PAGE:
The answer that was felt in my soul to that very question, was the something would happen to one of my children.  Did I know this?  I mean, really know it?  No.  But that general thought was the first to come to mind, and the only one to linger, whenever that question came up.  I didn't dwell on the thought.  Would dismiss it as "just one of the possibilities" actually.  But when my son died 9 months ago, after that shock wore off, I cannot sit here and tell you that I am utterly shocked how the tragedy of my life has revealed itself.  Medically I was shocked, still am.  Pregnancy was always "easy" for me.  My OB told me to have 6 babies because they went so well.  All until they didn't.  I was shocked for a long time that I somehow was mother to a dead baby.  But I think, perhaps, somewhere inside I knew something might happen to one of my children.  What that something was to possibly be, I had no idea - and I didn't spend much, if any, time on it.  That's not a pretty road to go down - particularly when it is out of your control.

I've never told this to anyone before.  Not before I spoke with my friend Lee two days ago.  I asked her if she thought I was crazy.  She said no, that we are spiritual beings as well as physical and social beings.

This, perhaps, intuition that I buried makes me think of a number of women who delivered babies who were stillborn.  On Glow (an online support resource for parents whose babies have died) there was a thread about this very idea - an intuition that something bad was going to happen to their babies.  I was amazed, though not shocked, to hear several women speak of a sense that they would never get to bring their babies home for some unknown reason.  A few dreamed of attending their baby's funerals rather than dreaming of their babies being alive.  For no known reason - no medical concerns identified at that time.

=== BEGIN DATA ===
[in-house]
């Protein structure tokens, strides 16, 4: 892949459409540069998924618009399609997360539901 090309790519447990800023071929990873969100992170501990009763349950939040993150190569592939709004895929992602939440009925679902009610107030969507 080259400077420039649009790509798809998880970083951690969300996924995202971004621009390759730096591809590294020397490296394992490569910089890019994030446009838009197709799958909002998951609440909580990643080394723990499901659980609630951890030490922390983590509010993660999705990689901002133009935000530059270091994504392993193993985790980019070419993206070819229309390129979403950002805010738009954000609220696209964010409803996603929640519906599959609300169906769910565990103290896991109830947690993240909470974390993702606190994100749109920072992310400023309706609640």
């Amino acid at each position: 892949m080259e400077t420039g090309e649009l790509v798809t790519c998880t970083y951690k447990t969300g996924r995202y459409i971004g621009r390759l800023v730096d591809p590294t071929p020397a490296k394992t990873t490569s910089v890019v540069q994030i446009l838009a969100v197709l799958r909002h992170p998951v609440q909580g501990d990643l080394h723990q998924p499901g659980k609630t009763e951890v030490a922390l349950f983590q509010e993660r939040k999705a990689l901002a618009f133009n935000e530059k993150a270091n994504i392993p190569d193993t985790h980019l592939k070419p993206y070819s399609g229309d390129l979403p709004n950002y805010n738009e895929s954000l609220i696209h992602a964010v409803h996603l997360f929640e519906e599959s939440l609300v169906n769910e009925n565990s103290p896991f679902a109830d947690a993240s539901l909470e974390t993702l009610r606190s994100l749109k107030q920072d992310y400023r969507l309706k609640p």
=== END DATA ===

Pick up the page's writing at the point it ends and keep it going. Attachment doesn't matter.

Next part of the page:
So here I am, wondering, in awe of our spiritual beings.  Did I really know, somewhere inside of me, that something tragic would happen with one of my children?  Can people really anticipate (apart from medical or major mental health conditions) life shaping events?  I tend to think it is possible.  As I write this I know life holds many unknowns for me and my family going forward.  But I no longer have that knot, buried inside, wondering if something bad will happen to my children.  It already has.  And Ethan is no longer suffering.  And I am surviving, by the grace of God.  I know more bad things could happen to our older three children, but I (perhaps irrationally) feel that the worst outcomes will not happen for my children at this time.  Somehow I believe that if they get sick, they will heal.  That if a tv falls upon them (as it did with Ryan) that he will somehow be OK.  It's an interesting mix to have PTSD - and the uncontrollable responses to triggers, and a sense of peace, of faith that my family will be OK going forward.  It makes for a beautiful mess.  I guess it makes for my grief and healing.


  1. I think, in retrospect there were signs for me. Lots of them.

    1. signs that our hearts don't want to see - i don't really blame us though. lots of love to you.

  2. thanks for sharing with heart and prayers go out to you! Ethan will ALWAYS be a part of your one can take those memories of that precious little boy from you. He will always live on through you!